Dominant Pattern Detection in Undirected Graphs
Dominant Pattern Detection in Undirected Graphs


Given a million+ legitimate Wal-Mart Stores returns daily, identifying fraudulent returns in real-time with minimal customer friction is a challenging problem. One reason is because there is a lack of customer identity associated with in-store transactions. Besides, there are no confirmed fraud labels in situations where the fraudulent return is suspected. Finally, the customer is present when a decision to accept or deny the return is conveyed. Thus, incorrectly accusing the customer of return fraud typically insults the customer and damages customer relations. Accordingly, it would be desirable to provide an improved store return fraud detection system. We propose a system that supports intelligent detection of anomalous sequences of activities, together with comprehensive evaluation of distinct characteristics of fraudulent activities, enables the generation of high-confidence fraud labels to some activity patterns. Specifically, the system includes a self-evolving network that associates stores, transactions, returns, payment instruments, and customer identification over related activity sequences of store events. Activity sequences are further represented by respective signature vectors that comprise various behavior variables. Next, the system adopts an innovative metric to calculate pairwise similarity between the signature vectors. Later, an iterative process kicks in to identify clusters of the signature vectors having common behavior patterns based on the calculated pairwise similarity. Finally, human judgment, operational insights, and an analytical technique such as scoring or decision trees are used to label the identified clusters of signature vectors as fraudulent or non-fraudulent behavior. The labelled data further enables supervised learning models to predict fraudulent behavior at the early stage of fraudulent activity sequences before they are fully developed or terminated. The models derived from the supervised training may then be used to advise store return desk personal whether to deny, warn, or accept attempted store returns in real-time. The proposed approach is validated with real store returns data.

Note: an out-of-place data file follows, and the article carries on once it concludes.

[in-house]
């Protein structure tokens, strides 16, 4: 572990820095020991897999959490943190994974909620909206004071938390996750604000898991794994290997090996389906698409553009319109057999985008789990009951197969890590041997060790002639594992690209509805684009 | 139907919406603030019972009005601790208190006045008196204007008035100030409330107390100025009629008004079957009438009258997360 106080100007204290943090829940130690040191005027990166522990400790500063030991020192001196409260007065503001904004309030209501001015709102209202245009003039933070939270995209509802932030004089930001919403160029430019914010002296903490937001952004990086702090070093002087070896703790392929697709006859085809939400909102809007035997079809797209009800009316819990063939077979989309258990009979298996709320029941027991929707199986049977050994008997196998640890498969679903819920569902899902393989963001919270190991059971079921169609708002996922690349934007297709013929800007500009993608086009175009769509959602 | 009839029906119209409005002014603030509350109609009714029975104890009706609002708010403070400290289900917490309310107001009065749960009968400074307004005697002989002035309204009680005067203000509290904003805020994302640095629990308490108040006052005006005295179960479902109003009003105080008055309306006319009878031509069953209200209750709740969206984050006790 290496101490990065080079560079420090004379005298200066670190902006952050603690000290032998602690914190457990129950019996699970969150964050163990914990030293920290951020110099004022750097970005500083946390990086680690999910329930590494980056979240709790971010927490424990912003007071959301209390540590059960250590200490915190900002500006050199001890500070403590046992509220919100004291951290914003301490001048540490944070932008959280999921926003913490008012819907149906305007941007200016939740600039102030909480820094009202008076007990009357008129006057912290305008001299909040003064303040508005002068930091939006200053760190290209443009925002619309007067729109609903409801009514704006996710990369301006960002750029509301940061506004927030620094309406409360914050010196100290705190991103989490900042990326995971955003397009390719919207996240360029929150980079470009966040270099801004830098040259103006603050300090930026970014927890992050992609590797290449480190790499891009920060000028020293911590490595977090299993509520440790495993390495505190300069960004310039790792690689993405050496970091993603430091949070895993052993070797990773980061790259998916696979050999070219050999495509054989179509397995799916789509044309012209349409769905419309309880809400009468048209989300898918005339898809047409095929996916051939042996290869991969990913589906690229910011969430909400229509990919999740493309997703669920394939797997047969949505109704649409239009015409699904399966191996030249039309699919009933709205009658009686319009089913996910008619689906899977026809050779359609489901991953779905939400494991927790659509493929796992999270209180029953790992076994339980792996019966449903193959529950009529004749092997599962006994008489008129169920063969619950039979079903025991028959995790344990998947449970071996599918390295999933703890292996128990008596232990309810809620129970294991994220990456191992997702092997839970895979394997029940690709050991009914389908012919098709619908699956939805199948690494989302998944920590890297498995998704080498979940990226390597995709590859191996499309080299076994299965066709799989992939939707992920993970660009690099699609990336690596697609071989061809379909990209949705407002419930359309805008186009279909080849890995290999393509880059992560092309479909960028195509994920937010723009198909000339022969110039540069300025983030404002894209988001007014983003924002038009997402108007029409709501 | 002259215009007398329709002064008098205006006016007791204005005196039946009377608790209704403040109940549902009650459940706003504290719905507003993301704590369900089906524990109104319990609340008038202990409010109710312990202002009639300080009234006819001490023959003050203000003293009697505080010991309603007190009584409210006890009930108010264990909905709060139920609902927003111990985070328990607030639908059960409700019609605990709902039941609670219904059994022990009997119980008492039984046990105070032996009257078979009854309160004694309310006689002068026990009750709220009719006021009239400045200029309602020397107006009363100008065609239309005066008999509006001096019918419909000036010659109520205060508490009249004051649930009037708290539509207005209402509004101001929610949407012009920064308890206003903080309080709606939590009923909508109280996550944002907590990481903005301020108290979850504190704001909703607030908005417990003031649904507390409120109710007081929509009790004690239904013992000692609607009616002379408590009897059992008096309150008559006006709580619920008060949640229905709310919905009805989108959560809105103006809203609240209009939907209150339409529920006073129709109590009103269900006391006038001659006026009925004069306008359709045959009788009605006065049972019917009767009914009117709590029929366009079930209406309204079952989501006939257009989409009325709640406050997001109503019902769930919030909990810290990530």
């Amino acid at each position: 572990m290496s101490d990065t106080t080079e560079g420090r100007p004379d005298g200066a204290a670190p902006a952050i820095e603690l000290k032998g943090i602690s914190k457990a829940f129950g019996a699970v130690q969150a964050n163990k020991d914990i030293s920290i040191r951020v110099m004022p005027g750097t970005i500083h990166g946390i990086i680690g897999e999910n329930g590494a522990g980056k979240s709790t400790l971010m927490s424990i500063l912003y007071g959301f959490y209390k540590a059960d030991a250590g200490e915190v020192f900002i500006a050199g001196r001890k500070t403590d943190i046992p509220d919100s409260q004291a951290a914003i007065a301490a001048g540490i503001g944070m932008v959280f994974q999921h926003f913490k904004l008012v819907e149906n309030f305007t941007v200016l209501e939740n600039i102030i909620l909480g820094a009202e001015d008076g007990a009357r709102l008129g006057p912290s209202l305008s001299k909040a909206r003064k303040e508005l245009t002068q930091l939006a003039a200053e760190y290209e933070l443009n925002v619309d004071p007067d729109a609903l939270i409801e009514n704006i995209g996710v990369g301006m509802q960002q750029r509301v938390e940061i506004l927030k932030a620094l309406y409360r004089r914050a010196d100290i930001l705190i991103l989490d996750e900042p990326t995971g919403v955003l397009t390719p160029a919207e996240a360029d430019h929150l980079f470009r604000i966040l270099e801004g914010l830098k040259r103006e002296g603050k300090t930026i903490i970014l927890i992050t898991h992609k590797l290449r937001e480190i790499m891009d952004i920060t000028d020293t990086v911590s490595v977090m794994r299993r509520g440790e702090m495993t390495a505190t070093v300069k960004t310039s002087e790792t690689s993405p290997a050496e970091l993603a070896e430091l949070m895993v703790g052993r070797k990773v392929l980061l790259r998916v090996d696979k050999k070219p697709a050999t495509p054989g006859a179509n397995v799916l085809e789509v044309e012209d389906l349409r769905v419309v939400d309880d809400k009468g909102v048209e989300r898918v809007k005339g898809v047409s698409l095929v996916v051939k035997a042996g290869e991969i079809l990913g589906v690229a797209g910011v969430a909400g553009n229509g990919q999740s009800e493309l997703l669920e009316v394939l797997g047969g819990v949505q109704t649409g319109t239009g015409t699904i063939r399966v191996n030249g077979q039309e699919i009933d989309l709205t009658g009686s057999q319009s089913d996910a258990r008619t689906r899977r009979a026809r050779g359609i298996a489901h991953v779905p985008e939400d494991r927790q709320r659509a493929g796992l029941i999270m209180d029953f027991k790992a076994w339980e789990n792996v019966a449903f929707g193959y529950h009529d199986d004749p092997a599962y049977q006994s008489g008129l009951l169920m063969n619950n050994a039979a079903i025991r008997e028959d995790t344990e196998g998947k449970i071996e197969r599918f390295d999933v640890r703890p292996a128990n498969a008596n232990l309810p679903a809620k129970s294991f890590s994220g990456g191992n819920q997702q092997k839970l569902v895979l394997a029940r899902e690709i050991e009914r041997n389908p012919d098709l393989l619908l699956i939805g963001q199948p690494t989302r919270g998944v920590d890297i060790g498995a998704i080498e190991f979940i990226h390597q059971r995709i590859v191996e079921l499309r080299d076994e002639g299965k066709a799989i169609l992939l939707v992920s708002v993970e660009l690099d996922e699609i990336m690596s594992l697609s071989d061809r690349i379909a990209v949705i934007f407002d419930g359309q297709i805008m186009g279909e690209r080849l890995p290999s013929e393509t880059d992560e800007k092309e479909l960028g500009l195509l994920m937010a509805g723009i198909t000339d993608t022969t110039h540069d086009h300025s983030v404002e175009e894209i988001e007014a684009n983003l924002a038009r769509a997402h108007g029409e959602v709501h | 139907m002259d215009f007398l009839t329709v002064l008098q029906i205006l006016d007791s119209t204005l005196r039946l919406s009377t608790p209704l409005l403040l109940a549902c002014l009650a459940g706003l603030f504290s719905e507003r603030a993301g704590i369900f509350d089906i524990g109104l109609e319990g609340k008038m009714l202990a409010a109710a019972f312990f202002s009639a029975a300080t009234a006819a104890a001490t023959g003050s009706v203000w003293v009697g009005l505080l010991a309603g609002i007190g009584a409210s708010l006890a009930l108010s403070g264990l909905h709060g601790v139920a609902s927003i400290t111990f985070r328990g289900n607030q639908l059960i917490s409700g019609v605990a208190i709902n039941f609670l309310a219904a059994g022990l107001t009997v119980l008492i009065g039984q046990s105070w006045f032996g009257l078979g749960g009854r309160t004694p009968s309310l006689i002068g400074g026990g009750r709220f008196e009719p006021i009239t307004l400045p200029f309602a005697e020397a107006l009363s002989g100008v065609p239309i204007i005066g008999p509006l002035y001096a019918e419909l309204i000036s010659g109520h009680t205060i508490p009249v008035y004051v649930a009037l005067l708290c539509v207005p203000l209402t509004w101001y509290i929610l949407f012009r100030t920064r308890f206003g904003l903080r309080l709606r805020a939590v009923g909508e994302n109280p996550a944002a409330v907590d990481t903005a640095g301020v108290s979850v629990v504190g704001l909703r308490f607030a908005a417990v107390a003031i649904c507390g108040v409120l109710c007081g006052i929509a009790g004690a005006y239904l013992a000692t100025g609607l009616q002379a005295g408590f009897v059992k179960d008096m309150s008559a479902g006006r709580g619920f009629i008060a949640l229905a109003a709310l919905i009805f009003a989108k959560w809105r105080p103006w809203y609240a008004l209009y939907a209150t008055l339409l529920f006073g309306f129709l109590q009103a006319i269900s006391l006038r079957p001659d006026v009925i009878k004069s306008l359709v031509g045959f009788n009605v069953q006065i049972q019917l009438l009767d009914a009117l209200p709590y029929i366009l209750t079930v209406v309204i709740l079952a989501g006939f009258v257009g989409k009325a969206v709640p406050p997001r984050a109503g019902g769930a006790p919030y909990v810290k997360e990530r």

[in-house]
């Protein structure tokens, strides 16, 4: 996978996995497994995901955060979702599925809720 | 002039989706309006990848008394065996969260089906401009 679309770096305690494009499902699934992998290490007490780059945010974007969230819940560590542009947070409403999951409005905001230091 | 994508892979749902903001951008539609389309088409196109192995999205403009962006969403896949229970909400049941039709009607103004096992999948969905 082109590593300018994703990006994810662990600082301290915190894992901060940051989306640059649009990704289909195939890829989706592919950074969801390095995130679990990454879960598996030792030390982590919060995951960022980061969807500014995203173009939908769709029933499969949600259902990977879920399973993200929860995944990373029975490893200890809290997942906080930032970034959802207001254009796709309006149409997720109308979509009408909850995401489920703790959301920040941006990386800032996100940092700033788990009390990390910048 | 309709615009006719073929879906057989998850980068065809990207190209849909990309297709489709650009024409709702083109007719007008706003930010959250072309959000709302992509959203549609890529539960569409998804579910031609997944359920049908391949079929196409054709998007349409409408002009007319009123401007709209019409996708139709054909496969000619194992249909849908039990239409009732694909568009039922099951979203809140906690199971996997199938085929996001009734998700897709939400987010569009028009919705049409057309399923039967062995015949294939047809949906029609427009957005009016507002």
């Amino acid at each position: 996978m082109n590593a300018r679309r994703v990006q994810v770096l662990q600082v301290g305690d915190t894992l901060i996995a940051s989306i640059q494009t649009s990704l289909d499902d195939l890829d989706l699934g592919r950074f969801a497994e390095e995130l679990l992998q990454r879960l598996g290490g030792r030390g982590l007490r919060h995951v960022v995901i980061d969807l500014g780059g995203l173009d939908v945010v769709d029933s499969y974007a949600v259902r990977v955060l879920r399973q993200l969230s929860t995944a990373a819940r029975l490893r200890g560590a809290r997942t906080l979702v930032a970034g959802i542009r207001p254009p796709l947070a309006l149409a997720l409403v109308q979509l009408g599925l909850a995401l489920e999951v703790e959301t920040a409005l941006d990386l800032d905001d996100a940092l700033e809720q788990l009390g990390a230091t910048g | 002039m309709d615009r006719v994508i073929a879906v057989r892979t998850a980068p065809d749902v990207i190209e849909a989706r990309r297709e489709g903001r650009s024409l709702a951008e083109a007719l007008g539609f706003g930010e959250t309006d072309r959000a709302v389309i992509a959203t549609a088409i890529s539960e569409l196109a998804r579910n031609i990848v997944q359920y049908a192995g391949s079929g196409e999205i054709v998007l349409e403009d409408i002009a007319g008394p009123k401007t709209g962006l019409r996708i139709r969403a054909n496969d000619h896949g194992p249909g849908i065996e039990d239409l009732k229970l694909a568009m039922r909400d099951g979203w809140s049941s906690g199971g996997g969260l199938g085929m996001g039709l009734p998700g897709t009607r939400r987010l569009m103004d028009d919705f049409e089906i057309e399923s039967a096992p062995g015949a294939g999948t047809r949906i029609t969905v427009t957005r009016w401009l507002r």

Henry Chen is a Director of Data Science at Walmart Labs. He leads a data science team to combat Walmart store returns fraud, Marketplace seller fraud, and E-Commerce payment fraud using machine learning and deep learning techniques. Prior to that he was a Senior Manager of Data Science at PayPal, the co-principal investigator of several NSF and DARPA sponsored research projects, and a technologist for top Fortune 100 companies in the San Francisco Bay Area. Henry Chen holds a M.S. and a Ph.D. from University of California at Berkeley.

Privacy Settings
We use cookies to enhance your experience while using our website. If you are using our Services via a browser you can restrict, block or remove cookies through your web browser settings. We also use content and scripts from third parties that may use tracking technologies. You can selectively provide your consent below to allow such third party embeds. For complete information about the cookies we use, data we collect and how we process them, please check our Privacy Policy
Consent to display content from - Youtube
Consent to display content from - Vimeo
Google Maps
Consent to display content from - Google